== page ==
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Marc RaymanMay 4, 2016

Dawn Journal: A New Angle on Ceres

Dear Glutdawnous Readers,

The distant dwarf planet that Dawn is circling is full of mystery and yet growing ever more familiar. Ceres, which only last year was hardly more than a fuzzy blob against the stars, is now a richly detailed world, and our portrait grows more elaborate every day. Having greatly surpassed all of its original objectives, the reliable explorer is gathering still more data from its unique vantage point. Everyone who hungers for new knowledge about the cosmos or for bold adventures far from Earth can share in the sumptuous feast Dawn has been serving.

One of the major objectives of the mission was to photograph 80 percent of Ceres’ vast landscape with a resolution of 660 feet (200 meters) per pixel. That would provide 150 times the clarity of the powerful Hubble Space Telescope. Dawn has now photographed 99.8 percent with a resolution of 120 feet (35 meters) per pixel.

Haulani Crater in enhanced color

NASA / JPL-Caltech / UCLA / MPS / DLR / IDA

Haulani Crater in enhanced color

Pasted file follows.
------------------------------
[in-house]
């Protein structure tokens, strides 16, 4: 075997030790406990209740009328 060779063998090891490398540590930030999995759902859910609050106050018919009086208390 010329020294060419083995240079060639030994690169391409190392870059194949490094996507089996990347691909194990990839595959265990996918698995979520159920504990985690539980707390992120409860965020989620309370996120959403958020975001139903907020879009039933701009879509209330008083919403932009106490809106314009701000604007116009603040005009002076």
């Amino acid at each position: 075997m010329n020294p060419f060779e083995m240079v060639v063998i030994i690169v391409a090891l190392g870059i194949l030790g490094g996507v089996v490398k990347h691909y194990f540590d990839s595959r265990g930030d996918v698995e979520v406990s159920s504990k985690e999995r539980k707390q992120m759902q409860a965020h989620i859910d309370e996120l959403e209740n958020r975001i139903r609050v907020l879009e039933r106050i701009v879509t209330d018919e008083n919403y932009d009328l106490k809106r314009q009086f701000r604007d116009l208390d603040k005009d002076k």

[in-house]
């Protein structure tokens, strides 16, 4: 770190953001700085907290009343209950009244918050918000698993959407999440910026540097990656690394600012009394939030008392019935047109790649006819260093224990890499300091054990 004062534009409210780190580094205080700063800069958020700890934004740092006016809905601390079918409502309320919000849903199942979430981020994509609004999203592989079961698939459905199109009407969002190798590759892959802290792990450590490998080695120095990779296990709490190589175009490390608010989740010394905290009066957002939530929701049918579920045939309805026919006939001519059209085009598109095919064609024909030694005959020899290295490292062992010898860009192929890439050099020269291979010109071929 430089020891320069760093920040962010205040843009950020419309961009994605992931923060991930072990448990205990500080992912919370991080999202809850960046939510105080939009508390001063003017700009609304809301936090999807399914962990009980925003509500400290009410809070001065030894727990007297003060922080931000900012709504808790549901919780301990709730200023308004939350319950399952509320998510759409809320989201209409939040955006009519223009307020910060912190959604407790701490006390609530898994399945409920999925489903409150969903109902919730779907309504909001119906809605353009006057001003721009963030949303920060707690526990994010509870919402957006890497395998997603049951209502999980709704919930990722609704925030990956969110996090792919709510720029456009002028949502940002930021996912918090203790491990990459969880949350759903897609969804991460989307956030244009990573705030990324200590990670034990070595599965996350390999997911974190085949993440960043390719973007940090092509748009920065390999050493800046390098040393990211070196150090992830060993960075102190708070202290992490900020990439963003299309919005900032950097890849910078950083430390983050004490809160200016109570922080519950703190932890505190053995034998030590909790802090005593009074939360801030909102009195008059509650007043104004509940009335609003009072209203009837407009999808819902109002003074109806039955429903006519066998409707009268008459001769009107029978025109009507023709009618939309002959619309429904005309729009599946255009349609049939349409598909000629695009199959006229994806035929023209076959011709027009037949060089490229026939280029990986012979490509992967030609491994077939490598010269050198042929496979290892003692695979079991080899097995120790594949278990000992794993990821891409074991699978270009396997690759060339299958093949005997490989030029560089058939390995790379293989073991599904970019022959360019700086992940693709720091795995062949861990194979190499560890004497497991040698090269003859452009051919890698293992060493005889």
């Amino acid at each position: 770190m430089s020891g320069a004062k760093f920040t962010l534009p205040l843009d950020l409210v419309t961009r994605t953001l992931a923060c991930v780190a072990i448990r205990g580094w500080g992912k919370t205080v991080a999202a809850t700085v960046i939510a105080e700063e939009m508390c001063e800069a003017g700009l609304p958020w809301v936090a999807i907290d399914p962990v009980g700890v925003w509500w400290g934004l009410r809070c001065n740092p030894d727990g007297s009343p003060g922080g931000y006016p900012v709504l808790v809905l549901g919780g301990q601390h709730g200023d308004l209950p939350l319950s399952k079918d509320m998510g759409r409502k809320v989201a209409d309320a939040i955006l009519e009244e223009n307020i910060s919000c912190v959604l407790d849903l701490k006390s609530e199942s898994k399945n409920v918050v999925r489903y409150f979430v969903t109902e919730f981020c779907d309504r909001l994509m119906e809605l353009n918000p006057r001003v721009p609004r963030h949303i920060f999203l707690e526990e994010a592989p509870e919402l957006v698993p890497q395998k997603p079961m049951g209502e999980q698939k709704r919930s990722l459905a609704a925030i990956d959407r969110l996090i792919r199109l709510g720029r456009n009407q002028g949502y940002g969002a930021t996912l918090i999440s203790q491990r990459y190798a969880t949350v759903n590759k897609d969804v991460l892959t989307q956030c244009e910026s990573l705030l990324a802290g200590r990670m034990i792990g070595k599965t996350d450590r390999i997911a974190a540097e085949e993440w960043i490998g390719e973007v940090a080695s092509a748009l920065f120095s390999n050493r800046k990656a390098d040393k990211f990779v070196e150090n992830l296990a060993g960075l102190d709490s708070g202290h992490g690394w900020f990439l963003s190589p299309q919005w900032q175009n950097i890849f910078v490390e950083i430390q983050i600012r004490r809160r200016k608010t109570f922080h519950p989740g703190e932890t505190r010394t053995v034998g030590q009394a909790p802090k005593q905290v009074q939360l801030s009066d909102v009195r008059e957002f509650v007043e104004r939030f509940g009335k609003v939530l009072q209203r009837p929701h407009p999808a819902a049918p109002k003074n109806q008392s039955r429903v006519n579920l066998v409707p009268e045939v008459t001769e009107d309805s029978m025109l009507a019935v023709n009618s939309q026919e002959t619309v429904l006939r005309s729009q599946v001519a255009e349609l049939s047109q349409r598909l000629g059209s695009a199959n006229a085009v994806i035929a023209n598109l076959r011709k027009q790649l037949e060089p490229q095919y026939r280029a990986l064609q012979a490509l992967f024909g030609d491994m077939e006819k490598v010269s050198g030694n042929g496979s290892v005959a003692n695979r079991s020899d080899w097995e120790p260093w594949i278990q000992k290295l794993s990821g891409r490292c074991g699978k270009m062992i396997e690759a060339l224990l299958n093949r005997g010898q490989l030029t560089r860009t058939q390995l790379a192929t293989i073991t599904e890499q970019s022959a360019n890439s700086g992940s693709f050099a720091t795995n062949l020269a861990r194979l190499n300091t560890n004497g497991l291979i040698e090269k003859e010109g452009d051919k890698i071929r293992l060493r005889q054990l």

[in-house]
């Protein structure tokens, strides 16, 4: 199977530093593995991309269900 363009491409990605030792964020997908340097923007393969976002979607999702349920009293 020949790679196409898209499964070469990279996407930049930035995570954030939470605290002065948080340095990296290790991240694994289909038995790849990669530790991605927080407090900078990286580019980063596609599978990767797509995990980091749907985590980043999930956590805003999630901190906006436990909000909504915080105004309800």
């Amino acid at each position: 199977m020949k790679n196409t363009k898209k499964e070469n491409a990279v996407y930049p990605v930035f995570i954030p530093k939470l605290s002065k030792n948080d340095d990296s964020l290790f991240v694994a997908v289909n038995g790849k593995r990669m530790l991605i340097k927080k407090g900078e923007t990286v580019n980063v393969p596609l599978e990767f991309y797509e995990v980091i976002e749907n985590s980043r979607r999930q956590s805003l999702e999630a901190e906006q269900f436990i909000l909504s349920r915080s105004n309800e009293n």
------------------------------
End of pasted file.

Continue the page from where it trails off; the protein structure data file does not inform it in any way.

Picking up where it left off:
This image of Haulani Crater uses color pictures Dawn acquired during its third mapping orbit at an altitude of 915 miles (1,470 kilometers). We saw the crater from the same altitude in black and white here. This false color picture highlights differences in composition or other properties that your eye would not be able to detect. In this color scheme, blue is associated with geologically young material, consistent with the description of the black and white image as showing a young crater. It is easy to see that the surrounding region was affected by the formation of the crater. (The last picture below shows the area around another crater that was altered by an impact.) Also note the variation in terrain within the crater, including a prominent ridge in the center. The crater is 21 miles (34 kilometers) in diameter. Full image and caption

This example of Dawn’s extraordinary productivity may appear to be the limit of what it could achieve. After all, the spaceship is orbiting at an altitude of only 240 miles (385 kilometers), closer to the ground than the International Space Station is to Earth, and it will never go lower for more pictures. But it is already doing more.